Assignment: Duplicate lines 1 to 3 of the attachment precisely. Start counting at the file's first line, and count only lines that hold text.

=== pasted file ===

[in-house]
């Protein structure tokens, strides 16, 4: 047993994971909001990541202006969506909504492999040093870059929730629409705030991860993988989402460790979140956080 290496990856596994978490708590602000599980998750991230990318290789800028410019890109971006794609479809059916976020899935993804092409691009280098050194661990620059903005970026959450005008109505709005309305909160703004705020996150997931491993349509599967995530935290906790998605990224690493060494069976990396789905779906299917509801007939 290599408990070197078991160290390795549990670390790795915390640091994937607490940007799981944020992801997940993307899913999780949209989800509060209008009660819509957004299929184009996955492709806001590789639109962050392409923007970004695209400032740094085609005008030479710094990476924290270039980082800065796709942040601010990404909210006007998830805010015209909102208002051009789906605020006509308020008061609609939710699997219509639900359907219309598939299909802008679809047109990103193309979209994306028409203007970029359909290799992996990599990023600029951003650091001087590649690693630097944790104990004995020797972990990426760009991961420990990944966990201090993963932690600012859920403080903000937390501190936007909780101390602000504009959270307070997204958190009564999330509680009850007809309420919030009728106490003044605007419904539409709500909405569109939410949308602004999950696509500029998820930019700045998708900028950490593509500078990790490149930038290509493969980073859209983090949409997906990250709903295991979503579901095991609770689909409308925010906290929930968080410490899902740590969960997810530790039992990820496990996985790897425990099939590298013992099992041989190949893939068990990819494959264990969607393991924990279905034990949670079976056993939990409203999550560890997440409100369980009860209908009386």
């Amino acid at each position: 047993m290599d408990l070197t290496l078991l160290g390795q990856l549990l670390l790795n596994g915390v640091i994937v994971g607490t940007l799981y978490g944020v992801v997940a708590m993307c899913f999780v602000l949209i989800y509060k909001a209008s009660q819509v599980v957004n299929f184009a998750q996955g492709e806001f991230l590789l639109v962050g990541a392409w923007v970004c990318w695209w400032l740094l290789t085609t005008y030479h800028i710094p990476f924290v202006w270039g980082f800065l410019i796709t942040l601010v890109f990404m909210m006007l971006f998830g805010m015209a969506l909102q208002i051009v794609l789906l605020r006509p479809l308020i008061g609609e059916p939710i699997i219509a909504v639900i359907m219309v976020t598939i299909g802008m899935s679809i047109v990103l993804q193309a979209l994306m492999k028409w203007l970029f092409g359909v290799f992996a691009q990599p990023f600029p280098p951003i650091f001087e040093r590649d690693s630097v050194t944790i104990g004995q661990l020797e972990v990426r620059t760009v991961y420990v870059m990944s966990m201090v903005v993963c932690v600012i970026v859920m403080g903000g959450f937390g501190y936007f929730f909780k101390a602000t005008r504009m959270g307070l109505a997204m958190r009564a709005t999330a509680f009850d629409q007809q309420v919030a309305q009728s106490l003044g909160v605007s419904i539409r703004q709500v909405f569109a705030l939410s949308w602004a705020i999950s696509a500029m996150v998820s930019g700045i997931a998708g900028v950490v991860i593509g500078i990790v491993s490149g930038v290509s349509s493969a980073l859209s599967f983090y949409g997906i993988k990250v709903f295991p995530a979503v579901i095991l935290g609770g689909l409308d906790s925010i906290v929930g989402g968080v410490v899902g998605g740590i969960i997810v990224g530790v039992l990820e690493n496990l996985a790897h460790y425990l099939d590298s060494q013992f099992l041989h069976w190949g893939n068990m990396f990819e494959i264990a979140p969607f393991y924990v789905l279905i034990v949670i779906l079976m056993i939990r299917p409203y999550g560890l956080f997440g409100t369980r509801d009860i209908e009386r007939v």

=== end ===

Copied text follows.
[in-house]
């Protein structure tokens, strides 16, 4: 047993994971909001990541202006969506909504492999040093870059929730629409705030991860993988989402460790979140956080 290496990856596994978490708590602000599980998750991230990318290789800028410019890109971006794609479809059916976020899935993804092409691009280098050194661990620059903005970026959450005008109505709005309305909160703004705020996150997931491993349509599967995530935290906790998605990224690493060494069976990396789905779906299917509801007939 290599408990070197078991160290390795549990670390790795915390640091994937607490940007799981944020992801997940993307899913999780949209989800509060209008009660819509957004299929184009996955492709806001590789639109962050392409923007970004695209400032740094085609005008030479710094990476924290270039980082800065796709942040601010990404909210006007998830805010015209909102208002051009789906605020006509308020008061609609939710699997219509639900359907219309598939299909802008679809047109990103193309979209994306028409203007970029359909290799992996990599990023600029951003650091001087590649690693630097944790104990004995020797972990990426760009991961420990990944966990201090993963932690600012859920403080903000937390501190936007909780101390602000504009959270307070997204958190009564999330509680009850007809309420919030009728106490003044605007419904539409709500909405569109939410949308602004999950696509500029998820930019700045998708900028950490593509500078990790490149930038290509493969980073859209983090949409997906990250709903295991979503579901095991609770689909409308925010906290929930968080410490899902740590969960997810530790039992990820496990996985790897425990099939590298013992099992041989190949893939068990990819494959264990969607393991924990279905034990949670079976056993939990409203999550560890997440409100369980009860209908009386």
């Amino acid at each position: 047993m290599d408990l070197t290496l078991l160290g390795q990856l549990l670390l790795n596994g915390v640091i994937v994971g607490t940007l799981y978490g944020v992801v997940a708590m993307c899913f999780v602000l949209i989800y509060k909001a209008s009660q819509v599980v957004n299929f184009a998750q996955g492709e806001f991230l590789l639109v962050g990541a392409w923007v970004c990318w695209w400032l740094l290789t085609t005008y030479h800028i710094p990476f924290v202006w270039g980082f800065l410019i796709t942040l601010v890109f990404m909210m006007l971006f998830g805010m015209a969506l909102q208002i051009v794609l789906l605020r006509p479809l308020i008061g609609e059916p939710i699997i219509a909504v639900i359907m219309v976020t598939i299909g802008m899935s679809i047109v990103l993804q193309a979209l994306m492999k028409w203007l970029f092409g359909v290799f992996a691009q990599p990023f600029p280098p951003i650091f001087e040093r590649d690693s630097v050194t944790i104990g004995q661990l020797e972990v990426r620059t760009v991961y420990v870059m990944s966990m201090v903005v993963c932690v600012i970026v859920m403080g903000g959450f937390g501190y936007f929730f909780k101390a602000t005008r504009m959270g307070l109505a997204m958190r009564a709005t999330a509680f009850d629409q007809q309420v919030a309305q009728s106490l003044g909160v605007s419904i539409r703004q709500v909405f569109a705030l939410s949308w602004a705020i999950s696509a500029m996150v998820s930019g700045i997931a998708g900028v950490v991860i593509g500078i990790v491993s490149g930038v290509s349509s493969a980073l859209s599967f983090y949409g997906i993988k990250v709903f295991p995530a979503v579901i095991l935290g609770g689909l409308d906790s925010i906290v929930g989402g968080v410490v899902g998605g740590i969960i997810v990224g530790v039992l990820e690493n496990l996985a790897h460790y425990l099939d590298s060494q013992f099992l041989h069976w190949g893939n068990m990396f990819e494959i264990a979140p969607f393991y924990v789905l279905i034990v949670i779906l079976m056993i939990r299917p409203y999550g560890l956080f997440g409100t369980r509801d009860i209908e009386r007939v």